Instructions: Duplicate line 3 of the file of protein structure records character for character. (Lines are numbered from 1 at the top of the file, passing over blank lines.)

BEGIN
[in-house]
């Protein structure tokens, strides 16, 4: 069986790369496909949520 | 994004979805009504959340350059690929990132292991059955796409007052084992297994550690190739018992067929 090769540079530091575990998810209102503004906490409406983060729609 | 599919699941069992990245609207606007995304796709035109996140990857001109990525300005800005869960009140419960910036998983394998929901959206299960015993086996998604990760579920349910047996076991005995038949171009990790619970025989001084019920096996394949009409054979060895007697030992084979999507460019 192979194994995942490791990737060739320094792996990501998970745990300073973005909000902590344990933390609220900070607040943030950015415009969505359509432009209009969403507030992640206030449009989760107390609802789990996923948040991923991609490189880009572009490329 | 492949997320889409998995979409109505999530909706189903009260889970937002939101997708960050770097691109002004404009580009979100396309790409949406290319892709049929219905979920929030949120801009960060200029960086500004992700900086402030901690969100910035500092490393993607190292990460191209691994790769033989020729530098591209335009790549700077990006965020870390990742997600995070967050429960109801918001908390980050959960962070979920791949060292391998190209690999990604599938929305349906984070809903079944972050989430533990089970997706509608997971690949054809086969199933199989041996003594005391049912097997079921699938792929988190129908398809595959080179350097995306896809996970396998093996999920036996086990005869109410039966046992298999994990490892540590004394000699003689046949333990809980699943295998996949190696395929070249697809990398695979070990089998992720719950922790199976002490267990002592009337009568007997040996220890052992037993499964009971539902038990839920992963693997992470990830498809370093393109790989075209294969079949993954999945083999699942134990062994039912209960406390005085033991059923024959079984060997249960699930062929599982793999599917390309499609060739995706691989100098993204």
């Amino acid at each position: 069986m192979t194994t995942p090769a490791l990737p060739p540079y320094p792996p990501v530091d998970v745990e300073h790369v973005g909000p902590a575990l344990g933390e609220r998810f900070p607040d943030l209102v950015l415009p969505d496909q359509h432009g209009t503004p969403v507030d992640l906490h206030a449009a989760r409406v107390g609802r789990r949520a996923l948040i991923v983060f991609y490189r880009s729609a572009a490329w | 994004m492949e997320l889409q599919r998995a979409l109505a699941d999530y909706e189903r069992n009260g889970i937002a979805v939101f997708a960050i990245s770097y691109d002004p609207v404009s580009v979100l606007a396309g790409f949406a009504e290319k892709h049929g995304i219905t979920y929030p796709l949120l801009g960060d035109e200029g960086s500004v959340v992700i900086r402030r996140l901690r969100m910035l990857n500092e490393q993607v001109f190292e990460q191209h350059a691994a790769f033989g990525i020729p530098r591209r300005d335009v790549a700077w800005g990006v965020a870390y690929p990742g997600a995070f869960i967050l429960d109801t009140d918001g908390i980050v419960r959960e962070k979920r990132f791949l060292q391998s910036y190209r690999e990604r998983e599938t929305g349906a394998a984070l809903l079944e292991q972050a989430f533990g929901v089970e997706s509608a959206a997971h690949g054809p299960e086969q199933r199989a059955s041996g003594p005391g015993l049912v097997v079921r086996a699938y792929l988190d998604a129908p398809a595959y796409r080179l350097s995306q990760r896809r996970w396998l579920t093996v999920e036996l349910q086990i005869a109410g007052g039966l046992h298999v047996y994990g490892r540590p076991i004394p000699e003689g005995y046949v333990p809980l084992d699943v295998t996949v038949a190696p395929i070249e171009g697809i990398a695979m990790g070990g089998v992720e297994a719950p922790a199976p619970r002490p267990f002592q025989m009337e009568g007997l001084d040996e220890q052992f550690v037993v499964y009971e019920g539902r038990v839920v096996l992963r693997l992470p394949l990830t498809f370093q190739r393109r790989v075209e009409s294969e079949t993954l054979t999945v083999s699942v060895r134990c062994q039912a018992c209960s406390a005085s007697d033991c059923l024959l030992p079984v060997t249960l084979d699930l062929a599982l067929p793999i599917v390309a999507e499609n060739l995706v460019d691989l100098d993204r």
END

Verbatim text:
């Amino acid at each position: 069986m192979t194994t995942p090769a490791l990737p060739p540079y320094p792996p990501v530091d998970v745990e300073h790369v973005g909000p902590a575990l344990g933390e609220r998810f900070p607040d943030l209102v950015l415009p969505d496909q359509h432009g209009t503004p969403v507030d992640l906490h206030a449009a989760r409406v107390g609802r789990r949520a996923l948040i991923v983060f991609y490189r880009s729609a572009a490329w | 994004m492949e997320l889409q599919r998995a979409l109505a699941d999530y909706e189903r069992n009260g889970i937002a979805v939101f997708a960050i990245s770097y691109d002004p609207v404009s580009v979100l606007a396309g790409f949406a009504e290319k892709h049929g995304i219905t979920y929030p796709l949120l801009g960060d035109e200029g960086s500004v959340v992700i900086r402030r996140l901690r969100m910035l990857n500092e490393q993607v001109f190292e990460q191209h350059a691994a790769f033989g990525i020729p530098r591209r300005d335009v790549a700077w800005g990006v965020a870390y690929p990742g997600a995070f869960i967050l429960d109801t009140d918001g908390i980050v419960r959960e962070k979920r990132f791949l060292q391998s910036y190209r690999e990604r998983e599938t929305g349906a394998a984070l809903l079944e292991q972050a989430f533990g929901v089970e997706s509608a959206a997971h690949g054809p299960e086969q199933r199989a059955s041996g003594p005391g015993l049912v097997v079921r086996a699938y792929l988190d998604a129908p398809a595959y796409r080179l350097s995306q990760r896809r996970w396998l579920t093996v999920e036996l349910q086990i005869a109410g007052g039966l046992h298999v047996y994990g490892r540590p076991i004394p000699e003689g005995y046949v333990p809980l084992d699943v295998t996949v038949a190696p395929i070249e171009g697809i990398a695979m990790g070990g089998v992720e297994a719950p922790a199976p619970r002490p267990f002592q025989m009337e009568g007997l001084d040996e220890q052992f550690v037993v499964y009971e019920g539902r038990v839920v096996l992963r693997l992470p394949l990830t498809f370093q190739r393109r790989v075209e009409s294969e079949t993954l054979t999945v083999s699942v060895r134990c062994q039912a018992c209960s406390a005085s007697d033991c059923l024959l030992p079984v060997t249960l084979d699930l062929a599982l067929p793999i599917v390309a999507e499609n060739l995706v460019d691989l100098d993204r």